You will be surprised to know how many well-known journalists and media correspondents indulged in plagiarism, ending their careers right then and there. And when you talk about schools and colleges, you have don’t have any idea how plagiarism can end up affecting the others in class. Robbing someone else’s idea, their creativity and vision, gaining an edge over other students can not only lead to becoming notorious in your class, but it will also give you an unfair advantage over other students who make an effort to honestly secure their grades and perform.
The Consequences of Plagiarism
There are several consequences of plagiarism that can affect you on a personal, professional and a legal level. With a host of plagiarism software available, it really isn’t easy to get away with plagiarism. And once you have been accused of plagiarism, you will always be seen with a pair of suspicious eyes no matter what, believe me, it is a rather serious blow one’s credibility.
In light of this, mentioned below are some really bad repercussions of plagiarism:
- Destroyed Credibility and Reputation
Allegations for plagiarism can lead to expulsion or suspension. Your academic career or record can be tarnished, which could also zero your chances of getting into a good college or an association. And this can have a pretty bad impact on your life and career. And it is important to remember that a lot of educational institutions have dedicated academic and ethical integrity committees that strictly police college students, often suspending a student for plagiarism for their very first ethical crime.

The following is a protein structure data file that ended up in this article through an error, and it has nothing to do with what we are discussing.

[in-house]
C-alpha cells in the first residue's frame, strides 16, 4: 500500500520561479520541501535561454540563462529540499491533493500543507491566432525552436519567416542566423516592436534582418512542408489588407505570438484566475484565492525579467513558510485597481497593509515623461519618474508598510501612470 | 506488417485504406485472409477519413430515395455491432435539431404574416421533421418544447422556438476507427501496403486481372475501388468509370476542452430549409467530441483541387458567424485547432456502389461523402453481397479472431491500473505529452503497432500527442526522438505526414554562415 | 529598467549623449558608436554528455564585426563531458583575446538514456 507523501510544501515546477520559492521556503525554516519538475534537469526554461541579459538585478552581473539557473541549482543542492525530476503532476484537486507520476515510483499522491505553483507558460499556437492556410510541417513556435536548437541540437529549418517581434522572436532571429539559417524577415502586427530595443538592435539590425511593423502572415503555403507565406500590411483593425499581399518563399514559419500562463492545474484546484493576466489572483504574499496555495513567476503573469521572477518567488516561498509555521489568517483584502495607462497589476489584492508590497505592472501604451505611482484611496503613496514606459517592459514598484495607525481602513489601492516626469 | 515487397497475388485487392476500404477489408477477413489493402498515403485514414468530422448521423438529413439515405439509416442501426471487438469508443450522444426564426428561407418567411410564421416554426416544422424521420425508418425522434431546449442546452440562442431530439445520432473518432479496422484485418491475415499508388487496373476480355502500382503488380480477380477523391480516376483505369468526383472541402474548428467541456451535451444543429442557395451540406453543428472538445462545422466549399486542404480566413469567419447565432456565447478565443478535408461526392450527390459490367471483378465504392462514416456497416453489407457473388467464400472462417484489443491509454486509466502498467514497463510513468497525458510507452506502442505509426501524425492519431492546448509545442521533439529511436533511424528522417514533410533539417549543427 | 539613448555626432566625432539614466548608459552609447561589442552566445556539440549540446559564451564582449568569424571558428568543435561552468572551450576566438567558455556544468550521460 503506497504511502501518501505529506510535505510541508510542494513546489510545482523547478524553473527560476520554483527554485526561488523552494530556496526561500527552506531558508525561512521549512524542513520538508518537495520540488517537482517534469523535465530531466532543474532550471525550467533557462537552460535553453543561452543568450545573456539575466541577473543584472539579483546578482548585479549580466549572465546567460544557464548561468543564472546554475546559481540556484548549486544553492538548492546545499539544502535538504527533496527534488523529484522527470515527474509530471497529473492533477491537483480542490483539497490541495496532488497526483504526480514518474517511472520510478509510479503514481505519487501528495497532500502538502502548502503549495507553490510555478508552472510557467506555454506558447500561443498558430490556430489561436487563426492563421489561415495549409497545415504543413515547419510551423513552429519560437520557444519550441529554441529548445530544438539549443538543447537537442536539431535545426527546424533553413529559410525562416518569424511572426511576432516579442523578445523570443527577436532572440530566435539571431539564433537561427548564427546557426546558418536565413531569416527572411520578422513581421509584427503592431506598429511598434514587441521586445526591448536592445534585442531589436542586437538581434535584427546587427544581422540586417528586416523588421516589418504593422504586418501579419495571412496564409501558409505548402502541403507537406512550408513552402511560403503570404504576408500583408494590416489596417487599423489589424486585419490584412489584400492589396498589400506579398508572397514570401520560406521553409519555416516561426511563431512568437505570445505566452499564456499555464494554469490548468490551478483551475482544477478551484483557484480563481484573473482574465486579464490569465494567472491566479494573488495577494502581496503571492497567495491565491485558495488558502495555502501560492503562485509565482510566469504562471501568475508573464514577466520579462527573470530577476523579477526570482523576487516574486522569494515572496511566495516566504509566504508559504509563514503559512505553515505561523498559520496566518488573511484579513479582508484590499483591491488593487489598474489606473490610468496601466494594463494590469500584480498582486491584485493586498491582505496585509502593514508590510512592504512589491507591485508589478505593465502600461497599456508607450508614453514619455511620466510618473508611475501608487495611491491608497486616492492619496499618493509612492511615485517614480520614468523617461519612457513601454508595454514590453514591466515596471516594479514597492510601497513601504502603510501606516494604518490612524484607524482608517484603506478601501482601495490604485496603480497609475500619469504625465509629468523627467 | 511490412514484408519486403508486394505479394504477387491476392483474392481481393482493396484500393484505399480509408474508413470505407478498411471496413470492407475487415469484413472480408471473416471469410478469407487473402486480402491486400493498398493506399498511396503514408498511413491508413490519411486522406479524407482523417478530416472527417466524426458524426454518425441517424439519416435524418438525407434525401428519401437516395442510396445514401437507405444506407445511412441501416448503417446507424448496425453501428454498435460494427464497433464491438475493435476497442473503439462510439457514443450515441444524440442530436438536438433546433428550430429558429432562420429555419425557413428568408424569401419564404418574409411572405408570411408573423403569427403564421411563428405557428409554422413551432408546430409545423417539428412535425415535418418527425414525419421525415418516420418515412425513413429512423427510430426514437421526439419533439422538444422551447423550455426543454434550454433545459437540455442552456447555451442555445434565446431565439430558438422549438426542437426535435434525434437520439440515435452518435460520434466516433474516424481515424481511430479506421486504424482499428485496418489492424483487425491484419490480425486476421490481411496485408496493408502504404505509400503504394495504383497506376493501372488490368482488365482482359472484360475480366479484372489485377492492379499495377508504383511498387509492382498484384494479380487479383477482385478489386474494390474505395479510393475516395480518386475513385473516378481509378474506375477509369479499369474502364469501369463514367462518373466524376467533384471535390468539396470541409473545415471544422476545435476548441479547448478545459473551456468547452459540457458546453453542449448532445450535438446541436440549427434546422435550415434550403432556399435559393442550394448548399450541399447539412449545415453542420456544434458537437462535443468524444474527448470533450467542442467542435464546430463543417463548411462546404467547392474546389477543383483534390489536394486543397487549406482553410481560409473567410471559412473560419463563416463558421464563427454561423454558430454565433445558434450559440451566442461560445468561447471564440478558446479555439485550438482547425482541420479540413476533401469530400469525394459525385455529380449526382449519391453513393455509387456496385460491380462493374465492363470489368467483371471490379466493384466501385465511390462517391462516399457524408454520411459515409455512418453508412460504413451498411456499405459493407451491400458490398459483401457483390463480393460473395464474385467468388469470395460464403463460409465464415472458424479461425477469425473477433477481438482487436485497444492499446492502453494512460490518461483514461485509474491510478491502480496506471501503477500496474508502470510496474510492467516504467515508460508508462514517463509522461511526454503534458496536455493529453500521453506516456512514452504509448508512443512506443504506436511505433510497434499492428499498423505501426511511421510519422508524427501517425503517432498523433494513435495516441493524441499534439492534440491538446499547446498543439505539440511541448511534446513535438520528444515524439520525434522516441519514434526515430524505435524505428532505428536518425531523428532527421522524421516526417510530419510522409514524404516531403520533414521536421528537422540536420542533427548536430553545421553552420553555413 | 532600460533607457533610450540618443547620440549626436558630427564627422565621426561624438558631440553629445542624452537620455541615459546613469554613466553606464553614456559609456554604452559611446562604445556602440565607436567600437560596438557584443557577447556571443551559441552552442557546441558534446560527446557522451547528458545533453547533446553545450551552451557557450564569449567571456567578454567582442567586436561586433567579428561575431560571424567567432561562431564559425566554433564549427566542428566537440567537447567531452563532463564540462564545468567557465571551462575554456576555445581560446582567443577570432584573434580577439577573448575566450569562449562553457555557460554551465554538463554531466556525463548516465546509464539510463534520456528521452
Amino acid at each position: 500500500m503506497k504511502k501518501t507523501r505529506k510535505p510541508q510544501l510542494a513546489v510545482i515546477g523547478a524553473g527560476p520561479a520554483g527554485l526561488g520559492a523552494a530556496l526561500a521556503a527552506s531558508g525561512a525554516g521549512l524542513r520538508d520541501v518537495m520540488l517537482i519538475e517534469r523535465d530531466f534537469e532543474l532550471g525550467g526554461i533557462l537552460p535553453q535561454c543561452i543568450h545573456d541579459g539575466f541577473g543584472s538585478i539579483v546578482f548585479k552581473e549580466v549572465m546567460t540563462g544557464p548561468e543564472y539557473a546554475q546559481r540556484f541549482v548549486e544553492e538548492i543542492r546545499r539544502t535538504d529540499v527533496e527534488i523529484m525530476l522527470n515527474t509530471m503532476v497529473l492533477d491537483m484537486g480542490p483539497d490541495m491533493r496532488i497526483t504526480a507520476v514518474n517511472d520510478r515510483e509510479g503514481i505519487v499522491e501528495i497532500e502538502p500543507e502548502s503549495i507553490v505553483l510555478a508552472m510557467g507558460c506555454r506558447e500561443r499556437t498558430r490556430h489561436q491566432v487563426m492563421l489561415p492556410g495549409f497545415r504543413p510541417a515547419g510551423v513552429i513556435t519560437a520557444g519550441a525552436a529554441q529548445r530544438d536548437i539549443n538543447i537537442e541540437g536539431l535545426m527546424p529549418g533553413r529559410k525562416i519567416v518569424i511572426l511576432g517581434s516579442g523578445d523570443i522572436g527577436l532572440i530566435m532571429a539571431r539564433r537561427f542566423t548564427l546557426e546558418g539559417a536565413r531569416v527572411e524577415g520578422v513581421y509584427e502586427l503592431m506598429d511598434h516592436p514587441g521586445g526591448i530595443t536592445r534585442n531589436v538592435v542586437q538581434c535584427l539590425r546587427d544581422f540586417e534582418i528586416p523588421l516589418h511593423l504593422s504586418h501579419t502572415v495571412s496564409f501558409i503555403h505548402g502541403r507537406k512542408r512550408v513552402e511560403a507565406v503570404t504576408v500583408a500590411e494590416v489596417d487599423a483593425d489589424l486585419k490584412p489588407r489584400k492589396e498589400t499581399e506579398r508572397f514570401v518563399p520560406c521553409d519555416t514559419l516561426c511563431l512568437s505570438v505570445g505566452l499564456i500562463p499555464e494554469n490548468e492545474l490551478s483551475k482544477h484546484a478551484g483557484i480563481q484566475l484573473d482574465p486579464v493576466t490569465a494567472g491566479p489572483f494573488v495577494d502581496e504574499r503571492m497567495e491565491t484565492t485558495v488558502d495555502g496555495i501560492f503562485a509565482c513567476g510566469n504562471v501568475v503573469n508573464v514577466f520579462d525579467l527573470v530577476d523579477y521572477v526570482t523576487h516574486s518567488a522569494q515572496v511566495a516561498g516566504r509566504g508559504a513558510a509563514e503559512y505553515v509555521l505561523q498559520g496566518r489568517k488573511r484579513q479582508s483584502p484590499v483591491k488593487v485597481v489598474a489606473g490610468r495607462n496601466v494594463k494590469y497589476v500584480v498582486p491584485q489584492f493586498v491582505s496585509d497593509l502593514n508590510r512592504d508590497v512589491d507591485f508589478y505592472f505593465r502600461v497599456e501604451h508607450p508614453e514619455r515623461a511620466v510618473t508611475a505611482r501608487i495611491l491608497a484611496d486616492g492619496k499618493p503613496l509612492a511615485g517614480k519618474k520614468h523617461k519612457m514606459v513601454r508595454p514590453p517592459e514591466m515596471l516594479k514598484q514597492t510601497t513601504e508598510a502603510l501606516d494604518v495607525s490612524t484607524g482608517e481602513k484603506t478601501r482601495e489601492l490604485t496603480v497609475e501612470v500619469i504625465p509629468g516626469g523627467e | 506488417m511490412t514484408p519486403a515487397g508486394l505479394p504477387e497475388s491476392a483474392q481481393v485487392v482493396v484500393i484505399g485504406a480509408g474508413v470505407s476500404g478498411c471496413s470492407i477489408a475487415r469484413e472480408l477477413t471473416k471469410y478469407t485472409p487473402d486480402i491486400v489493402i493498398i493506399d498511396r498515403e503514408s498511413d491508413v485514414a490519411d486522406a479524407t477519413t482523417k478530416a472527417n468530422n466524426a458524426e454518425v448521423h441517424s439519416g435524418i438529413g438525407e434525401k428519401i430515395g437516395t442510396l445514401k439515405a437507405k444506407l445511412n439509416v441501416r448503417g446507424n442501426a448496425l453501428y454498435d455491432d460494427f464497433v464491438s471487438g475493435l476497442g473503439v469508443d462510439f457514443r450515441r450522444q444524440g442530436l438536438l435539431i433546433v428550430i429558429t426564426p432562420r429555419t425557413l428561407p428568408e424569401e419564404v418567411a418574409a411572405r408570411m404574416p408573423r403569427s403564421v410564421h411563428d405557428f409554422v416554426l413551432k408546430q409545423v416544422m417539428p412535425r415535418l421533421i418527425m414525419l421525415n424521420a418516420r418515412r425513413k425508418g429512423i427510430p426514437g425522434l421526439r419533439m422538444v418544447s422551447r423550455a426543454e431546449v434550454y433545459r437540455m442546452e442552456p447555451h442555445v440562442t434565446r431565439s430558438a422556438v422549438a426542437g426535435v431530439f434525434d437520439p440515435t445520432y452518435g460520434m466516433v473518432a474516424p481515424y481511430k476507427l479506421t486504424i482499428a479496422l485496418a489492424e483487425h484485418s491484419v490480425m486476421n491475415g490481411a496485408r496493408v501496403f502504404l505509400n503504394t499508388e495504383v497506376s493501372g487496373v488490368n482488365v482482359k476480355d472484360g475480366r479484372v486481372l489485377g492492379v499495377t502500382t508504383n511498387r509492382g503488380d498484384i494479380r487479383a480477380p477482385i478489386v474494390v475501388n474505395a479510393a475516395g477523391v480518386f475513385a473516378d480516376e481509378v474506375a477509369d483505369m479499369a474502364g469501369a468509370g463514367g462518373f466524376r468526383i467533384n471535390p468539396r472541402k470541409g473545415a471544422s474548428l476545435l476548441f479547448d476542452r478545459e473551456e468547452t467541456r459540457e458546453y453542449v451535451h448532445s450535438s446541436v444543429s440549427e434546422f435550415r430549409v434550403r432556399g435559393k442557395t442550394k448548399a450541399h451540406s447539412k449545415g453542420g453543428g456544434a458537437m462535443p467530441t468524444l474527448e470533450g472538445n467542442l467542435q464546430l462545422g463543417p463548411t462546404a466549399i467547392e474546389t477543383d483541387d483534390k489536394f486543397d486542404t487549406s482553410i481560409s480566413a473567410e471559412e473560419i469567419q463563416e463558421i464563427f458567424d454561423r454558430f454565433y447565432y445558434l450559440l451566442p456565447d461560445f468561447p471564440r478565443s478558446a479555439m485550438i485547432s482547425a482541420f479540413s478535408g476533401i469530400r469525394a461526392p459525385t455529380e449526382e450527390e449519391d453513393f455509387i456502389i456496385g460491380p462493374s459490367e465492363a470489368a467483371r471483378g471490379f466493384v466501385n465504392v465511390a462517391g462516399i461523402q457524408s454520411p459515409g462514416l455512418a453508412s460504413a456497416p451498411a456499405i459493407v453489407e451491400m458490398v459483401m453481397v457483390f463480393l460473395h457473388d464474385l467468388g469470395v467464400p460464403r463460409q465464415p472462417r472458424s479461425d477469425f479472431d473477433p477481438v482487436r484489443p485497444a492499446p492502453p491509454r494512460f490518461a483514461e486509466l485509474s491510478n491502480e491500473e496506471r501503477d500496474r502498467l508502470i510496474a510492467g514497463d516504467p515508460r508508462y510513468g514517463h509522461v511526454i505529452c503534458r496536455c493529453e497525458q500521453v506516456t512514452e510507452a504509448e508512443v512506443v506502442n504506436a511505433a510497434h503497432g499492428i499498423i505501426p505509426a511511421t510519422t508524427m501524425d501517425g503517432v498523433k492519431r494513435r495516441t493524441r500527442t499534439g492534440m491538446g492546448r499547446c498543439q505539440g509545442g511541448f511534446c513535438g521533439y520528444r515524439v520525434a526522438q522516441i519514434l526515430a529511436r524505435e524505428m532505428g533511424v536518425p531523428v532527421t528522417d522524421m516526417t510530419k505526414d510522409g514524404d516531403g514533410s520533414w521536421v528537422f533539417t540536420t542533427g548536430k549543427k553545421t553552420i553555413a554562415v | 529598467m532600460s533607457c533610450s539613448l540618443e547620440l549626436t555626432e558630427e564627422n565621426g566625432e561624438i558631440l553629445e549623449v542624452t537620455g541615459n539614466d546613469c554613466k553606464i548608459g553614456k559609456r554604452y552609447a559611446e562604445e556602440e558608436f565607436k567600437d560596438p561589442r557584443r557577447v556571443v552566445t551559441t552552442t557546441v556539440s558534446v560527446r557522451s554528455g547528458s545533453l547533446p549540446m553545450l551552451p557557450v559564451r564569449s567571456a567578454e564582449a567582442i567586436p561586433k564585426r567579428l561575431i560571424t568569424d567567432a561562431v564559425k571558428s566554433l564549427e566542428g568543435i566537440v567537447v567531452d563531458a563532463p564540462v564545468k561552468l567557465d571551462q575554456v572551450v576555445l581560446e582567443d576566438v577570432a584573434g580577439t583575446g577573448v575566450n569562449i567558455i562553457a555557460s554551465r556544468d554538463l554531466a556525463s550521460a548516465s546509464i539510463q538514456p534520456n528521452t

- Legal Consequences
The legal consequences of plagiarism can also deal quite a significant blow to your career. You have to understand that copyright laws are written in stone, they are absolute. You are forbidden to steal another person’s work and claim it for yourself. This is a crime that is punishable by fine and a prison sentence.
- Monetary Consequences
There have been plenty of situations where the author has been granted a monetary restitution for identifying that someone has stolen his or her work. The author can quite easily sue the plagiarist and win if he proves that his or her work has been indeed plagiarized; which can never bode well for the plagiarist and can end up being ridiculously expensive for him.
How to Avoid Plagiarism
Avoiding plagiarism is quite simple and easy, all that it takes is a bit of time. And time is something you will always be given to turn in your assignment and term papers. In light of this, mentioned below are some of the best and only ways to avoid being caught for plagiarism:
- Paraphrasing: So, you have finally found something interesting that you can use to write your research paper. All you have to do is read and understand the information, rephrase everything and write it in your own words. It is important to understand that you should never copy verbatim in a sequence. And if you do, you will need to add question marks
- Citation: Giving citation is a pretty effective way of ensuring that you do not plagiarize, not even by accident. When you’re following your research paper’s correct format, correctly incorporate the name of the author, the date of when he published his work, etc.
- Citing your very Own Material: If you’re incorporating research materials that is yours, have used it in your class or anywhere else, it is quite important that you cite the information yourself as if you’re somebody else. It is strange I know, but if you don’t you will be held accountable for something that is known as ‘self-plagiarism’.